Recommendation 11 on the right to erasure:

That the Government of Canada consider including in the Personal Information Protection and Electronic Documents Act a framework for a right to erasure based on the model developed by the European Union that would, at a minimum, include a right for young people to have information posted online either by themselves or through an organization taken down.

Recommendation 12 on the right to de-indexing:

That the Government of Canada consider including a framework for the right to de-indexing in the Personal Information Protection and Electronic Documents Act and that this right be expressly recognized in the case of personal information posted online by individuals when they were minors.

Recommendation 13 on the destruction of personal information:

That the Government of Canada consider amending the Personal Information Protection and Electronic Documents Act to strengthen and clarify organizations’ obligations with respect to the destruction of personal information.

Recommendation 14 on privacy by design:

That the Personal Information Protection and Electronic Documents Act be amended to make privacy by design a central principle and to include the seven foundational principles of this concept, where possible.

Recommendation 15 on the Privacy Commissioner’s enforcement powers:

That the Personal Information Protection and Electronic Documents Act be amended to give the Privacy Commissioner enforcement powers, including the power to make orders and impose fines for non-compliance.

Recommendation 16 on the Privacy Commissioner’s audit powers:

That the Personal Information Protection and Electronic Documents Act be amended to give the Privacy Commissioner broad audit powers, including the ability to choose which complaints to investigate.

Recommendation 17 on the criteria to determine the adequacy status of the Personal Information Protection and Electronic Documents Act under the General Data Protection Regulation:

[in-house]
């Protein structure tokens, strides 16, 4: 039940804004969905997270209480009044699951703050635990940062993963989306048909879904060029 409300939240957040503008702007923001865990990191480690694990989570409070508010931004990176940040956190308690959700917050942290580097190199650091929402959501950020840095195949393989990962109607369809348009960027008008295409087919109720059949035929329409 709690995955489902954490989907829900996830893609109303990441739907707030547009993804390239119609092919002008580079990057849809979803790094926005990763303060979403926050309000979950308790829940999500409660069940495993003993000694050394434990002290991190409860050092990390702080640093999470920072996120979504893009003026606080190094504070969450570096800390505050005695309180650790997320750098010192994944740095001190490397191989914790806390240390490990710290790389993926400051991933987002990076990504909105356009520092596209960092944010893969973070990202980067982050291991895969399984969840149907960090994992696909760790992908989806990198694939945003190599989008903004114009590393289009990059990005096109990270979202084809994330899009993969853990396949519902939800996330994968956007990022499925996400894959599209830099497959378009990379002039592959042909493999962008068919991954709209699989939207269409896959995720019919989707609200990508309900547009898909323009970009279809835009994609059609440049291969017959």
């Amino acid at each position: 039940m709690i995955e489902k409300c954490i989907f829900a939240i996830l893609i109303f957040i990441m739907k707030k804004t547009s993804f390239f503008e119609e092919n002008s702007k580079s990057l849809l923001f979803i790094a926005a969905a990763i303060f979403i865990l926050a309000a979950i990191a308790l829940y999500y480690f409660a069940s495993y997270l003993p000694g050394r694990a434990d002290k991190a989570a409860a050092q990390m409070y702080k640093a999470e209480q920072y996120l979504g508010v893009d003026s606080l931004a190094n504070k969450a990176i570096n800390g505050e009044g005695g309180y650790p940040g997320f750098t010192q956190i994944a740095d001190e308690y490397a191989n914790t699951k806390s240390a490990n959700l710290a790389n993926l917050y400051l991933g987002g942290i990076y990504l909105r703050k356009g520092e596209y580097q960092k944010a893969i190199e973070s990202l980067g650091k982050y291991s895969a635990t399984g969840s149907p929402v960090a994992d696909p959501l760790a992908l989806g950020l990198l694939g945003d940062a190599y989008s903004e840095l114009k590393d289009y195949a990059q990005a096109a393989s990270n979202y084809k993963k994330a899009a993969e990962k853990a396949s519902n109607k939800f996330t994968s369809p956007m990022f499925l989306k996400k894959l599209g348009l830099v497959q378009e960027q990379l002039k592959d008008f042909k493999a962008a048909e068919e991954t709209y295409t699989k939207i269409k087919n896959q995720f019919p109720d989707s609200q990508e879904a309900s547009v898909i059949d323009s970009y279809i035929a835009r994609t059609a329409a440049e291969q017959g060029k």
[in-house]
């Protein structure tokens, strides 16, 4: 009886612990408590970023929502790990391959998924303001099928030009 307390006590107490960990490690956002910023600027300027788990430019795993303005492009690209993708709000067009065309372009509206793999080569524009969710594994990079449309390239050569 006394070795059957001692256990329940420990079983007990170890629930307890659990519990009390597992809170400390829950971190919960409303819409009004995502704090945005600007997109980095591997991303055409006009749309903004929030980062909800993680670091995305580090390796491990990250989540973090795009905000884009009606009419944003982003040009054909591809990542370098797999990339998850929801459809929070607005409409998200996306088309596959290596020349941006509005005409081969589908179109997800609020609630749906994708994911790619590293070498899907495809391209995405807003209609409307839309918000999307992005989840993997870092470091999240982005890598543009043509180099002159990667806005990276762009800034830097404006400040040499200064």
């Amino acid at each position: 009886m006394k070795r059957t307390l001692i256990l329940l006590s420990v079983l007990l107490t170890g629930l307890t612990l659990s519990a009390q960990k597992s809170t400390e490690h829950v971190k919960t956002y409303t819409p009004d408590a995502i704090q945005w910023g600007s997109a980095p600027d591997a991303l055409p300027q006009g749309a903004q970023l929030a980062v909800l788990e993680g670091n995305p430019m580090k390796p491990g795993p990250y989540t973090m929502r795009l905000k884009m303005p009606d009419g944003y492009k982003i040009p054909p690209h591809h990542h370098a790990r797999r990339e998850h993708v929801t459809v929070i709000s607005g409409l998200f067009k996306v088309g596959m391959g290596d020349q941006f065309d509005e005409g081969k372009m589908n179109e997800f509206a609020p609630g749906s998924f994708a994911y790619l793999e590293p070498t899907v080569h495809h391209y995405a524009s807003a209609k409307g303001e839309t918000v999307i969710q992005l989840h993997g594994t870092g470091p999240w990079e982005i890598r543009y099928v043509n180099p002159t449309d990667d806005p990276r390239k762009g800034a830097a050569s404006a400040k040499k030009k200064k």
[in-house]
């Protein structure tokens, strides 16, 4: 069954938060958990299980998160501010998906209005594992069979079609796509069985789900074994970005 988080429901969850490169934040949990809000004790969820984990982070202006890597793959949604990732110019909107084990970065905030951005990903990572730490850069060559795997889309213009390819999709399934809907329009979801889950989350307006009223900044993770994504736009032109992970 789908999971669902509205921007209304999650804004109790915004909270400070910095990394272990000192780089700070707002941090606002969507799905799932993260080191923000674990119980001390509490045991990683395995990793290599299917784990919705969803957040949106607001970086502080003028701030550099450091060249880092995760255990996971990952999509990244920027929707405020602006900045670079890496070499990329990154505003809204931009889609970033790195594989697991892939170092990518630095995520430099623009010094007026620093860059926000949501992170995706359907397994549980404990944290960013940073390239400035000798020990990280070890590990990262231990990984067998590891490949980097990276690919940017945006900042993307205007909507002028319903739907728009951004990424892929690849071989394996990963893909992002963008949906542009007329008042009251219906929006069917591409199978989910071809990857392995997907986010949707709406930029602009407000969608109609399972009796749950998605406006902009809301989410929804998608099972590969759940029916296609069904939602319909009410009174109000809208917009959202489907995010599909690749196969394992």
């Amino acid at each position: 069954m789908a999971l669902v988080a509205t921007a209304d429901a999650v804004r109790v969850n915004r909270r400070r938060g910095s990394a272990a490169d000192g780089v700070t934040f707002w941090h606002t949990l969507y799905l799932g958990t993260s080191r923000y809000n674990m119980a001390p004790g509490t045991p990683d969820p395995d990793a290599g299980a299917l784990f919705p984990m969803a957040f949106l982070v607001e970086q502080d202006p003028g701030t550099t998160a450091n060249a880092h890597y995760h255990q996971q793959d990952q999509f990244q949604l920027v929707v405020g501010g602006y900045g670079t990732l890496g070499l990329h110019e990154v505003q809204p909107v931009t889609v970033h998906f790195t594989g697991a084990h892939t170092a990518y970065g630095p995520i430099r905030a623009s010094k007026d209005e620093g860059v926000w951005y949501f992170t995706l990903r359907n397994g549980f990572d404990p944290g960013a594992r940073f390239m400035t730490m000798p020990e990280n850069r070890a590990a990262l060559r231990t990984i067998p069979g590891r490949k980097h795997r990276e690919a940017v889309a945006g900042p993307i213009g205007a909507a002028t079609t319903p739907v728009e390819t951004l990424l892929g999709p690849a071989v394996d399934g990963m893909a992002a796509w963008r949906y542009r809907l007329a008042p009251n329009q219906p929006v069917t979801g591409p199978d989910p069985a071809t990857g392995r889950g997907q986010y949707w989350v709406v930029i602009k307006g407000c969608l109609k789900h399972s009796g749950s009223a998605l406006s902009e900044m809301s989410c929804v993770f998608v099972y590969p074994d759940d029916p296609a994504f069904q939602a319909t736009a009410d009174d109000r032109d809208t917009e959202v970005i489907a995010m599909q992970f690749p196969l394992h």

That the Government of Canada work with its European Union counterparts to determine what would constitute adequacy status for the Personal Information Protection and Electronic Documents Act in the context of the new General Data Protection Regulation.

Recommendation 18 on legislative amendments required to maintain the adequacy status:

a)   That the Government of Canada determine what, if any, changes to the Personal Information Protection and Electronic Documents Act will be required in order to maintain its adequacy status under the General Data Protection Regulation; and

b)   That, if it is determined that the changes required to maintain adequacy status are not in the Canadian interest, the Government of Canada create mechanisms to allow for the seamless transfer of data between Canada and the European Union.

Recommendation 19 on the collaboration with provinces and territories:

That the Government of Canada work with the provinces and territories to make sure that all relevant jurisdictions are aware of what would be required for adequacy status to be granted by the European Union.